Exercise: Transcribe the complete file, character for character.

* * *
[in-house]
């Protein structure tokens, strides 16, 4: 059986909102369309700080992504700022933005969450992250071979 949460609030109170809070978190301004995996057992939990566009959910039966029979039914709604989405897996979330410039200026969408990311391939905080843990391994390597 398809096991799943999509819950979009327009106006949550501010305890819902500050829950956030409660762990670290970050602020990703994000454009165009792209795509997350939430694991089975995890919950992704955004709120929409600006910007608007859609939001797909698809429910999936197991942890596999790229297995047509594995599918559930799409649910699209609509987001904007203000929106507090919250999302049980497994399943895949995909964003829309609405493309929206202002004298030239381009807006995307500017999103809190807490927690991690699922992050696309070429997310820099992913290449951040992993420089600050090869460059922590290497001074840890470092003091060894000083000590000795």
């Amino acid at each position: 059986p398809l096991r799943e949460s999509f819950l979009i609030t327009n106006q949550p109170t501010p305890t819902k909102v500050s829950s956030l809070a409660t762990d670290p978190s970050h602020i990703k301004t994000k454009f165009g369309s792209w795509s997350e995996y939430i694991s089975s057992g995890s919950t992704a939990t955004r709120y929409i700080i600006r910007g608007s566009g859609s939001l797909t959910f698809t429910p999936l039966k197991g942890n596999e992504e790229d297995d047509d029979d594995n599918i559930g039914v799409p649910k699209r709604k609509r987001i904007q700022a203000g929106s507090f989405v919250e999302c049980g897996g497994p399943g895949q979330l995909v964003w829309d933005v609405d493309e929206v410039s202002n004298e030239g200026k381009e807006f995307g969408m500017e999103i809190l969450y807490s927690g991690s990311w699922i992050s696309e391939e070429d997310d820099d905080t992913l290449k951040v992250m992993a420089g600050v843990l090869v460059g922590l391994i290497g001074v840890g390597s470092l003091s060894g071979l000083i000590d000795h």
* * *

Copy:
[in-house]
């Protein structure tokens, strides 16, 4: 059986909102369309700080992504700022933005969450992250071979 949460609030109170809070978190301004995996057992939990566009959910039966029979039914709604989405897996979330410039200026969408990311391939905080843990391994390597 398809096991799943999509819950979009327009106006949550501010305890819902500050829950956030409660762990670290970050602020990703994000454009165009792209795509997350939430694991089975995890919950992704955004709120929409600006910007608007859609939001797909698809429910999936197991942890596999790229297995047509594995599918559930799409649910699209609509987001904007203000929106507090919250999302049980497994399943895949995909964003829309609405493309929206202002004298030239381009807006995307500017999103809190807490927690991690699922992050696309070429997310820099992913290449951040992993420089600050090869460059922590290497001074840890470092003091060894000083000590000795």
């Amino acid at each position: 059986p398809l096991r799943e949460s999509f819950l979009i609030t327009n106006q949550p109170t501010p305890t819902k909102v500050s829950s956030l809070a409660t762990d670290p978190s970050h602020i990703k301004t994000k454009f165009g369309s792209w795509s997350e995996y939430i694991s089975s057992g995890s919950t992704a939990t955004r709120y929409i700080i600006r910007g608007s566009g859609s939001l797909t959910f698809t429910p999936l039966k197991g942890n596999e992504e790229d297995d047509d029979d594995n599918i559930g039914v799409p649910k699209r709604k609509r987001i904007q700022a203000g929106s507090f989405v919250e999302c049980g897996g497994p399943g895949q979330l995909v964003w829309d933005v609405d493309e929206v410039s202002n004298e030239g200026k381009e807006f995307g969408m500017e999103i809190l969450y807490s927690g991690s990311w699922i992050s696309e391939e070429d997310d820099d905080t992913l290449k951040v992250m992993a420089g600050v843990l090869v460059g922590l391994i290497g001074v840890g390597s470092l003091s060894g071979l000083i000590d000795h």